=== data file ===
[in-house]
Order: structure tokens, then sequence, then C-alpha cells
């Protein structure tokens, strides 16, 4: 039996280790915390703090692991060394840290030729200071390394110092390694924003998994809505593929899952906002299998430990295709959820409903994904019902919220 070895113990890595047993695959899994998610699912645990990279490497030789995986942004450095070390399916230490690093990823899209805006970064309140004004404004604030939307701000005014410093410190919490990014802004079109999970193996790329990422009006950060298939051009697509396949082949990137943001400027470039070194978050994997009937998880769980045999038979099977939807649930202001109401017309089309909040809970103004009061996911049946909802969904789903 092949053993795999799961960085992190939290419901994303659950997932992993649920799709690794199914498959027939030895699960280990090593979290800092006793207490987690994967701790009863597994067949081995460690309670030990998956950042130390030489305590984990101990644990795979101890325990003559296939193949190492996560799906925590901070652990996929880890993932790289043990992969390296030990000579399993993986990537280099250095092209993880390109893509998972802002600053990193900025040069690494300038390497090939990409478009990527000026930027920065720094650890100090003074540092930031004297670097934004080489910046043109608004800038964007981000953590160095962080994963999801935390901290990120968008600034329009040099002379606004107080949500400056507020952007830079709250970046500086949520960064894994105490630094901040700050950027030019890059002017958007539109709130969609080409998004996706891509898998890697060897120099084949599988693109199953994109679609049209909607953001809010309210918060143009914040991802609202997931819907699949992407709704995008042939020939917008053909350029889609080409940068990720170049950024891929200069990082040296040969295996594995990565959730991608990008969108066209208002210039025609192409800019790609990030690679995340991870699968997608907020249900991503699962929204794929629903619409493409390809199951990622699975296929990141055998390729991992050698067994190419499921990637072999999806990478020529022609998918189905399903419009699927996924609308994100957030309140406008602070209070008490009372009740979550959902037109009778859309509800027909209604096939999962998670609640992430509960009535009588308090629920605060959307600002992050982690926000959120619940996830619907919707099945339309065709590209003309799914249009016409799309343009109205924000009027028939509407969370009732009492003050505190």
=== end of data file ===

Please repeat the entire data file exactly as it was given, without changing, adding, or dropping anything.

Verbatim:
[in-house]
Order: structure tokens, then sequence, then C-alpha cells
């Protein structure tokens, strides 16, 4: 039996280790915390703090692991060394840290030729200071390394110092390694924003998994809505593929899952906002299998430990295709959820409903994904019902919220 070895113990890595047993695959899994998610699912645990990279490497030789995986942004450095070390399916230490690093990823899209805006970064309140004004404004604030939307701000005014410093410190919490990014802004079109999970193996790329990422009006950060298939051009697509396949082949990137943001400027470039070194978050994997009937998880769980045999038979099977939807649930202001109401017309089309909040809970103004009061996911049946909802969904789903 092949053993795999799961960085992190939290419901994303659950997932992993649920799709690794199914498959027939030895699960280990090593979290800092006793207490987690994967701790009863597994067949081995460690309670030990998956950042130390030489305590984990101990644990795979101890325990003559296939193949190492996560799906925590901070652990996929880890993932790289043990992969390296030990000579399993993986990537280099250095092209993880390109893509998972802002600053990193900025040069690494300038390497090939990409478009990527000026930027920065720094650890100090003074540092930031004297670097934004080489910046043109608004800038964007981000953590160095962080994963999801935390901290990120968008600034329009040099002379606004107080949500400056507020952007830079709250970046500086949520960064894994105490630094901040700050950027030019890059002017958007539109709130969609080409998004996706891509898998890697060897120099084949599988693109199953994109679609049209909607953001809010309210918060143009914040991802609202997931819907699949992407709704995008042939020939917008053909350029889609080409940068990720170049950024891929200069990082040296040969295996594995990565959730991608990008969108066209208002210039025609192409800019790609990030690679995340991870699968997608907020249900991503699962929204794929629903619409493409390809199951990622699975296929990141055998390729991992050698067994190419499921990637072999999806990478020529022609998918189905399903419009699927996924609308994100957030309140406008602070209070008490009372009740979550959902037109009778859309509800027909209604096939999962998670609640992430509960009535009588308090629920605060959307600002992050982690926000959120619940996830619907919707099945339309065709590209003309799914249009016409799309343009109205924000009027028939509407969370009732009492003050505190």